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Championship Texas squad seeking new triumphs through Jr. Team Tennis

October 18, 2013 03:59 PM
Photo Credit: Jennifer Pottheiser
The Austin Tennis Academy in Texas is the defending USTA Jr. Team Tennis national champion. Yet for the ATA, winning is only part of the equation. The kids are eager to learn the game and the coaching staff stresses the importance of education both on and off the court.
By Nicholas J. Walz, USTA.com
Playing Jr. Team Tennis for the Austin Tennis Academy (ATA) requires a commitment to reaching one’s full potential; not only perfecting serves and ground strokes, but also being a model citizen for Texas’ capital region of Austin.
For the kids and coaches at the ATA, the significance of hard work and being a good friend and teammate trumps all.
In recent years, it’s also led to some impressive results on the court. The USTA Texas team enters the 2013 USTA Jr. Team Tennis National Championships in Cayce, S.C., as defending champions in the 14 & Under Advanced division.
“Some of these kids have never hit a ball anywhere else besides the ATA,” said coach Alvin Owusu, after the team’s opening round robin win over USTA Mid-Atlantic. “It’s a family atmosphere that we promote, and all the young players that come through our doors get involved with Jr. Team Tennis. We’re always a team, and it’s great to be part of an event like this where the team result is bigger than the individual. It’s a focus. Because every game counts [in Jr. Team Tennis Nationals scoring], it’s easy to teach a tennis lesson in that nothing is ever over.”
The organization, celebrating its 10-year anniversary this month, has made quite an impression at the national level when it comes to Jr. Team Tennis. The ATA also claimed the 18 & Under Advanced title in South Carolina last year, making it three championships in four years for the older group, which is made up of several graduates from the 14 & Under group in competitions past.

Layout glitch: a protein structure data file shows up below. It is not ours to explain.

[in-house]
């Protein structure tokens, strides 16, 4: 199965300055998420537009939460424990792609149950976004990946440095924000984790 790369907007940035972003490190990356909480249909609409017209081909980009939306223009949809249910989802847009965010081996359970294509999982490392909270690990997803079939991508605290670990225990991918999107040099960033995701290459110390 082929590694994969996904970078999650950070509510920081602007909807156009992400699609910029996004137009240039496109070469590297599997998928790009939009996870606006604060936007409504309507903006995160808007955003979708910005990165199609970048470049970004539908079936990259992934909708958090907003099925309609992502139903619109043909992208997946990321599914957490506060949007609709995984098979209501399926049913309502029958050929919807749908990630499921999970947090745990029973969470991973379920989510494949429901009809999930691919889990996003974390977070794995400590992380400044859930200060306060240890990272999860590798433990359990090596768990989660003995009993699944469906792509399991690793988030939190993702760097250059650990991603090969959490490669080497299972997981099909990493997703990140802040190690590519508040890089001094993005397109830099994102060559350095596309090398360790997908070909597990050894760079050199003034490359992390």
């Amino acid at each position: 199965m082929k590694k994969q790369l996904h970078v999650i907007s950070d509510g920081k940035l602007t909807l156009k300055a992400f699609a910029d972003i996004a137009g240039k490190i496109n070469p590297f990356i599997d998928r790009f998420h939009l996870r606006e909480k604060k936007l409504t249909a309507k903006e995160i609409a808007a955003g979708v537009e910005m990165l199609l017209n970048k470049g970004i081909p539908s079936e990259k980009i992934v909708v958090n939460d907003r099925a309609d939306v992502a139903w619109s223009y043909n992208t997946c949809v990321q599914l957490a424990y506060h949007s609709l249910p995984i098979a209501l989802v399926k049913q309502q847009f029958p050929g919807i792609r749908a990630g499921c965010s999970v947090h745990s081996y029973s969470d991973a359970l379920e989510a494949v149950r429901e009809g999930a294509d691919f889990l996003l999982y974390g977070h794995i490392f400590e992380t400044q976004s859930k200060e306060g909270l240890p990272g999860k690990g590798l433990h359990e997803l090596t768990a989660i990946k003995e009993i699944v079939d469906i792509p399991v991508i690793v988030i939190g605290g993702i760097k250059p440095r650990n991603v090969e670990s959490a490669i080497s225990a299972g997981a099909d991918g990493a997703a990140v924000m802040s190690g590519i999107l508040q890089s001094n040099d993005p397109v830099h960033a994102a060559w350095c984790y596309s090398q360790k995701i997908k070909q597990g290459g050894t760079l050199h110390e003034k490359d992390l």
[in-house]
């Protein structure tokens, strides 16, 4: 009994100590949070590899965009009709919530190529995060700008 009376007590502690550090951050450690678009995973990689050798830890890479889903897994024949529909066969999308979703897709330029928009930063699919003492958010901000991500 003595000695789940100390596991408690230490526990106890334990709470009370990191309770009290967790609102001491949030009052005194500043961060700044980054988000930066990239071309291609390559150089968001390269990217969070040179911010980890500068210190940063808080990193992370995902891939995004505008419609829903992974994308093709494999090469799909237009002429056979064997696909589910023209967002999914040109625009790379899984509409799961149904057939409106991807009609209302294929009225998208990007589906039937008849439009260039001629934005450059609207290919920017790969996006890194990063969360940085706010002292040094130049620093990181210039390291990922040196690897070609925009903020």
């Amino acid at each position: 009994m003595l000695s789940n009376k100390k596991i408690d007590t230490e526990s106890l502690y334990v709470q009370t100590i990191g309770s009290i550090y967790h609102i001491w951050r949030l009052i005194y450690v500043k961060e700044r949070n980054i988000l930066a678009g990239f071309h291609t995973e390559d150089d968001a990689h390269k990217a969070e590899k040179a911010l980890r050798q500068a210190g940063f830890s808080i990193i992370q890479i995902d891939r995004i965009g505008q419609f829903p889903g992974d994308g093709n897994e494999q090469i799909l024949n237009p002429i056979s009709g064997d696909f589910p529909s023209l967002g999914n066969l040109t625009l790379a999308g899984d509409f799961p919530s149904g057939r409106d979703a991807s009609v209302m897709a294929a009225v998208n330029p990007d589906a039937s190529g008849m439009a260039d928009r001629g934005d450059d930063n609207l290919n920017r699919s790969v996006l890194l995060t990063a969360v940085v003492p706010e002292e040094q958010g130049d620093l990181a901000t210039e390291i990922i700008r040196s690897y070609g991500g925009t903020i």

“They’ve become the standard,” said Adrienne Di Menna, USTA Jr. Team Tennis National Manager. “With more than 13,000 teams competing in Jr. Team Tennis across the country, the ATA is always at or right near No. 1. Not only are the kids extremely talented, they also are very respectful and display good sportsmanship when we see them at Nationals. From the coaches and parents on down, it’s a pleasure to have them.”
Many of the ATA’s graduating teens go on to continue in tennis in their collegiate years as players –  whether at the varsity or club level – and still others begin a path of youth coaching and volunteer work. The ATA offers a variety of college prep options for their kids: personal counseling, SAT & PSAT prep and registration, application writing and more.
“Every one of the kids we have here are getting to that high school age and are working hard to be at their academic best,” said Carol Hagar, who serves as the ATA’s head of college prep. “We’re not grade-centric, but a cool thing about this group is that they’re all ‘A’ students.”
Fourteen-year-old Alexandria Mjos is one of four holdovers from the championship squad that defeated USTA New England in the 2012 14U Advanced final. Playing the game since the age of 8, Mjos was also involved in organized Tae Kwon Do, basketball, softball and golf before deciding on her own to focus on tennis exclusively. 
“It’s the sport I found to be the most exciting,” said Mjos. “You usually think tennis is one-on-one, but here it’s about a team that is playing all year round. We get to travel, fly on a plane, enjoying everything together.”
And that, said Owusu, will remain regardless of whether the ATA repeats in 2013 or not.
“What I tell them is that with the wins or losses, the missed shots, the made shots, that’s not what will be remembered,” Owusu said. “The truly important thing about our experience will be the people you meet and the friendships – and also the impression you make upon others.”
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USTA Jr. Team Tennis brings kids together in teams to play singles, doubles and mixed doubles against other teams. It promotes social skills and important values by fostering a spirit of cooperation and unity, as well as individual self-growth. Also, it’s a fun environment for kids in which they learn that succeeding is really more about how they play the game – win or lose.


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